FDU makes history, Stuns No. 1 seed Purdue
Published 7:00 am Saturday, March 18, 2023
COLUMBUS, Ohio — Fairleigh Dickinson became the second No. 16 seed in history to win an NCAA Tournament game, stunning top-seeded Purdue 63-58 behind 19 points from Sean Moore and a relentless, hustling defense on Friday night.
The shortest team in the tournament, the Knights (21-15) showed no fear in swarming 7-foot-4 all-America center Zach Edey from the start. FDU’s players were quicker and more composed than the Big Ten champion Boilermakers (29-6).
Five years ago, Maryland-Baltimore County showed the way for the little guys by overwhelming Virginia in the first 16-over-1 victory after numerous close calls over the years. Still, No. 16s had a 1-150 record against No. 1s and were 1-151 overall before FDU’s shocker.
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After the final horn, FDU’s players mobbed each other on the floor, where fans from Memphis and Florida Atlantic joined forces in cheering on the Knights in the closing minutes.
The Knights will meet the Memphis-FAU winner on Sunday for a Sweet 16 berth and a trip next week to play at Madison Square Garden in New York — a short drive from the private school’s campus in Teaneck, New Jersey.
“We just made history, boys … college basketball history, for this whole school,” FDU head coach Tobin Anderson told his team in the celebratory locker room. “We’re playing pretty (darn) well now. Hydrate, do all stuff you do, the ride is not over yet. We can do something more.”
FDU didn’t win the Northeast Conference Tournament, losing by one point in the title game to Merrimack, which couldn’t participate in the NCAA Tournament because of an NCAA rule that bars it from the postseason because it’s completing its four-year transition from Division II.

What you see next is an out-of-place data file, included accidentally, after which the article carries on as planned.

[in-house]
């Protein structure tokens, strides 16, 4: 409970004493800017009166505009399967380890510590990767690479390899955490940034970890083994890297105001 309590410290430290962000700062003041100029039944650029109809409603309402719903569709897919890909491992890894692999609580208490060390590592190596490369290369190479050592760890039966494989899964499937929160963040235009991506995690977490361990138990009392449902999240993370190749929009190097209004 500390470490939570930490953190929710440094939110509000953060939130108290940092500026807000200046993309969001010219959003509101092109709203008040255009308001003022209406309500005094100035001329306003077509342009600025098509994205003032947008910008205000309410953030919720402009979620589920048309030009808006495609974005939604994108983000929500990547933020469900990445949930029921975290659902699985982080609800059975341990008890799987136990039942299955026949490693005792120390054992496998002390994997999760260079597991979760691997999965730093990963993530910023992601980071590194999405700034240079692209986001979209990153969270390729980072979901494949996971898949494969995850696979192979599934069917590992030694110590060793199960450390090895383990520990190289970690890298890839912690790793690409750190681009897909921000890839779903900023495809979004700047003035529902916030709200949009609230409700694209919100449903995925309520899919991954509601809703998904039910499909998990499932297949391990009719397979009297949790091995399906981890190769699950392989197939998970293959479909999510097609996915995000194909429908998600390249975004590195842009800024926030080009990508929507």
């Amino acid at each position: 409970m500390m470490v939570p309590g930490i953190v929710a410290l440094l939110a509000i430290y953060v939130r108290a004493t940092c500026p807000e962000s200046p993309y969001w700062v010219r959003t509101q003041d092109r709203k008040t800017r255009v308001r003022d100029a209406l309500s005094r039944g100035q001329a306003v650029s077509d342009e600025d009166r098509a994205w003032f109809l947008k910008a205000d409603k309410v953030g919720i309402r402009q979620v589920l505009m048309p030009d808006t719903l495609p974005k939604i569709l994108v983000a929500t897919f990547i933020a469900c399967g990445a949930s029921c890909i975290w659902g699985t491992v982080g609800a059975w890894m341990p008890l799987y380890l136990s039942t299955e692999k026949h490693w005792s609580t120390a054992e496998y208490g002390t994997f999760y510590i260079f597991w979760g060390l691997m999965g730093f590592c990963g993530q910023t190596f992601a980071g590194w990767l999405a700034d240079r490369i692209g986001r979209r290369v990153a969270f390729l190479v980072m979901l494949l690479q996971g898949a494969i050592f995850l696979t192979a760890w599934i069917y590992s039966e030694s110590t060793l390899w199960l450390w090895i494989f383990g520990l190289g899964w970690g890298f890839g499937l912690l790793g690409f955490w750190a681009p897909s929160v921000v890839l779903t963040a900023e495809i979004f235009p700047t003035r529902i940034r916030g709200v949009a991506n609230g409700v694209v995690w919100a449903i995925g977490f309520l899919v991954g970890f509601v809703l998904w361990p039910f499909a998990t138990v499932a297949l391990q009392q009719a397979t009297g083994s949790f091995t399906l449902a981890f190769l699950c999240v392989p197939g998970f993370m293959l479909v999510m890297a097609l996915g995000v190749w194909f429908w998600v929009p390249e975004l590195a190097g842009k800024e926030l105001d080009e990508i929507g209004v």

FDU held Purdue scoreless for more than 5 1/2 minutes down the stretch and moved ahead by five on a 3-pointer by Moore — who is from suburban Columbus — with 1:03 left. The Knights held on from there, becoming a second consecutive double-digit seed to send the Boilermakers home. Purdue was a 3 seed when it lost to 15 seed Saint Peter’s, another small New Jersey school, in the Sweet 16 last year.
Edey finished with 21 point and 15 rebounds in what may have been his final college game, but the Knights consistently denied him the ball in the second half. He didn’t attempt a shot in the final nine minutes. The junior center is a potential NBA lottery pick, but the bitterness of this defeat could sway him to stick around.
The Knights’ two prior NCAA Tournament wins came in the First Four, including this year, when they drubbed Texas Southern 84-61. After that game, Anderson told his players he believed they could handle Edey and Co.
“The more I see Purdue, the more I think we can beat them,” Anderson said in the locker room.
Some of Purdue’s players said they felt disrespected by the comments, which turned out to be prophetic.
Just being in the tourney was quite an accomplishment for FDU, which went 4-22 a year ago.
This was Anderson’s first season at the school he held a practice the first night just so he knew what he had to work with from a team that had the second-worst record in the program’s 58-year history.